Tracking KPIsI remember the first time I ran paid traffic to one of my online programs. It was one of the most exciting and terrifying experiences I have ever had. It was like going to the casino and throwing $500 on black hoping for the dice to land on it.

I had the expectation that if I just paid enough money, I would get people to opt-in for my offer. I thought I would just talk to them and be able to sign a few of them up. Simple, right? Not quite, and if you’ve tried paid traffic and took the same approach I did, you already know what result I got: disappointment.

So how do you know whether you’re throwing money down the drain or if you’re a simple tweak away from receiving a flood of qualified prospects who are ready to do business?

Here are the 7 key performance indicators (KPI) you need to track so you can scale and optimize your digital marketing campaigns for the best ROI. Based on how each KPI performs, we’ll discuss some of the tweaks you may need to make.

  1. How many people are clicking on your offer? This is one of the major factors that impact your time and financial cost. If no one is clicking, you’ll have to spend more time, and potentially more money to acquire prospects. You’ll need to evaluate your ad copy and aesthetics, or even the concept for your magnet altogether, then make adjustments based on what isn’t working. Focus on making one change at a time so you can split test your offer. This involves running two offers at one time to see which one performs better.
  2. How many people are opting into your email list? Getting clicks is one thing, but if few people are opting into your email list, you should think about the presentation of your opt-in page. Is it attractive? Do you offer an incentive? Should you use text or a video? Videos and images are often the most effective. You should also make it clear that email list subscribers will continue to receive valuable information from you when they sign up.
  3. How many people open your emails? Knowing your open rate is crucial. You could have the best information in the world, but if no one opens your emails, it doesn’t matter. The average open rate is 10%. Businesses that understand how to build relationships, write killer subject lines, and include compelling value in their emails receive up to a 35% or higher open rate. If you find your open rate dwindling, your best bet is to look at your subject lines. Your subject line has to make your subscribers want to read your email.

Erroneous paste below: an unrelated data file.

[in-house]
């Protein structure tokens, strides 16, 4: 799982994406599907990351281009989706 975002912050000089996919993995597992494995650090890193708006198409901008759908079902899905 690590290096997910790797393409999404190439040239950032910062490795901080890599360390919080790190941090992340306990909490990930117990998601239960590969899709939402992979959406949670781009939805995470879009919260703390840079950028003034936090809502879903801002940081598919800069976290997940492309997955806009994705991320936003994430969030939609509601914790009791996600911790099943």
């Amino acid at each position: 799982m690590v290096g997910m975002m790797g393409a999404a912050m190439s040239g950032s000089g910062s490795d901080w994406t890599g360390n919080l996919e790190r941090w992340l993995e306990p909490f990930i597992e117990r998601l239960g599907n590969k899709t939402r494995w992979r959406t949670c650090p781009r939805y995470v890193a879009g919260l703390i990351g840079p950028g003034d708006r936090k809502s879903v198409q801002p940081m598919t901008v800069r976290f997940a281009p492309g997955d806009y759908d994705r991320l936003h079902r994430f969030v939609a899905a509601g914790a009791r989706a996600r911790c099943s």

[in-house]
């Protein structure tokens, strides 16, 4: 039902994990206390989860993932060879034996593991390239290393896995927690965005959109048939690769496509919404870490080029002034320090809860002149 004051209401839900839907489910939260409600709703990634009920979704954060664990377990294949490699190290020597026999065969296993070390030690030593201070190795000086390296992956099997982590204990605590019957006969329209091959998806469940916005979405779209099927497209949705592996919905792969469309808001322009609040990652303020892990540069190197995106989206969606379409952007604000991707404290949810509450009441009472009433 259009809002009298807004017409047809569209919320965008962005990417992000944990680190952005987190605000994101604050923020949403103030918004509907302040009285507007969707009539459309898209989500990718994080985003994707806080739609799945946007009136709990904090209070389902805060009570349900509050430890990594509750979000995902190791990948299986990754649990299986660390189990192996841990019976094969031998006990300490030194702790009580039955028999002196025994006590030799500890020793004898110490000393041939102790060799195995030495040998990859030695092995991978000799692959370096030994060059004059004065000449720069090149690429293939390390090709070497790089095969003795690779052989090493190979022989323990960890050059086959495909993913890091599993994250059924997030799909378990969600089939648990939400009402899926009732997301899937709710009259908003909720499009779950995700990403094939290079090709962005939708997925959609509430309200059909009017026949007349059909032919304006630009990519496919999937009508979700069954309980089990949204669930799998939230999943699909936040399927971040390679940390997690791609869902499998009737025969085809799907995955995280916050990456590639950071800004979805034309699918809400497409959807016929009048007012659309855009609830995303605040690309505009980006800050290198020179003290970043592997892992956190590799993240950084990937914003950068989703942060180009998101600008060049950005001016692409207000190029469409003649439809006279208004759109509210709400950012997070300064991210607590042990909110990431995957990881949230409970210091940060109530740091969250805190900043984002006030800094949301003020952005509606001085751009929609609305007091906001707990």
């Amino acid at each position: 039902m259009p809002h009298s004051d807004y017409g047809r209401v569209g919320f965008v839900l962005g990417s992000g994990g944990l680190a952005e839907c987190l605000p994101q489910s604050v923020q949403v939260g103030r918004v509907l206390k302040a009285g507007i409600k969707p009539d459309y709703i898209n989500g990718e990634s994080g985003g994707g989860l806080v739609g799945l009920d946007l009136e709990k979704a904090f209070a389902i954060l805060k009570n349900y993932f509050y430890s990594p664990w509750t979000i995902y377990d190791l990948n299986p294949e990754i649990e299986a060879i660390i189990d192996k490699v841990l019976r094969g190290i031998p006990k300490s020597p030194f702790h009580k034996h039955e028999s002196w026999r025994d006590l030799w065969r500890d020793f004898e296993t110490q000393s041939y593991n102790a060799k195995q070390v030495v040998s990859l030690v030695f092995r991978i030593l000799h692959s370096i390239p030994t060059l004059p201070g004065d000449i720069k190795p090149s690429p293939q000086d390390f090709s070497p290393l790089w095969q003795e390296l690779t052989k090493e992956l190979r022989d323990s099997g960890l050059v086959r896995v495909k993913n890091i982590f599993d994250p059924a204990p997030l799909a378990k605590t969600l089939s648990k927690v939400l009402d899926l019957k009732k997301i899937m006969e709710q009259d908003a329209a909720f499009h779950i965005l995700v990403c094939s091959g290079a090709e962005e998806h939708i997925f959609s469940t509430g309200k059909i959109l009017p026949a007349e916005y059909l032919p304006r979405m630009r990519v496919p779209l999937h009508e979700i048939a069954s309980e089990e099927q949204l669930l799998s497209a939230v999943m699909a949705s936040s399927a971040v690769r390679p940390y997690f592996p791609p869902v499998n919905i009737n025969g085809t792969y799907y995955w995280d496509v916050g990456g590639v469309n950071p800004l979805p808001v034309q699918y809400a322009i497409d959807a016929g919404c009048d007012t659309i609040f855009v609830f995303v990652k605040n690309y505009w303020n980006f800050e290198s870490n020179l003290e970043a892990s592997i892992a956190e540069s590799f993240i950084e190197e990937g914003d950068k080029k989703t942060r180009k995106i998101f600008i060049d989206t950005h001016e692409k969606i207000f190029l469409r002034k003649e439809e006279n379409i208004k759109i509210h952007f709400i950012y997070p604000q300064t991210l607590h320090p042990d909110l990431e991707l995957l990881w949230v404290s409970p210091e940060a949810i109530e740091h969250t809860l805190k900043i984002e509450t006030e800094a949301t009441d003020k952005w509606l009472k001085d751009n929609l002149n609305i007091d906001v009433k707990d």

4. What is your call to action (CTA) rate? How many people are taking the next step, often a consultation or trial of services, through your email campaign? An average of 10% will follow your CTA if your campaign is persistent and you ask enough times. This number can rise to between 20-50% based on how compelling your offer is. If you offer a direct sale, it will average between 10-20%. If you offer a trial of services or consultation, it can rise to 50% based on how you position your offer.
  5. How many people show up for your consultation/trial of services? On average, 40-60% should show if you take the proper steps. For example: Was the offer clearly communicated so the prospect knows what to expect? Was the prospect confirmed through a phone call and/or text message the day before or the day of the appointment? These steps will impact your show percentage.
  6. What is your conversion rate? Out of the number of people that show, how many of them purchase your services? 20% will convert if you have some kind of sales process, 30% will convert if you master your sales process, and 40% will convert if you have developed a unique selling proposition (USP). A USP communicates to prospects that the value of your service outweighs its cost.
  7. How do you break down your client acquisition cost? Your client acquisition cost is calculated by determining how much you have to spend driving prospects to your sales funnel in order to gain 1 client. Here’s an example: If you spend $1000 in paid traffic and gain 2 clients, then your client acquisition cost is $500 (for each client). Obviously, a $500 client acquisition cost is not ideal. This is why it is critical to know how to cut costs by maximizing the items we just discussed above. Once you acquire a client, putting them on electronic funds transfer (EFT) will increase their longevity or lifetime value. At the end of the day, for every $1 you put in, you can make $2, $3, and even $4 in return.

The intention of these KPIs is to help you determine where you should focus, which will allow you to go from taking a gamble to taking a calculated risk. And remember — you may be just one tweak away from striking gold!

P.S. If you’re an online or aspiring online Fit Pro, learn how to add at least 5-10 new clients every month without guesswork or wasting time.

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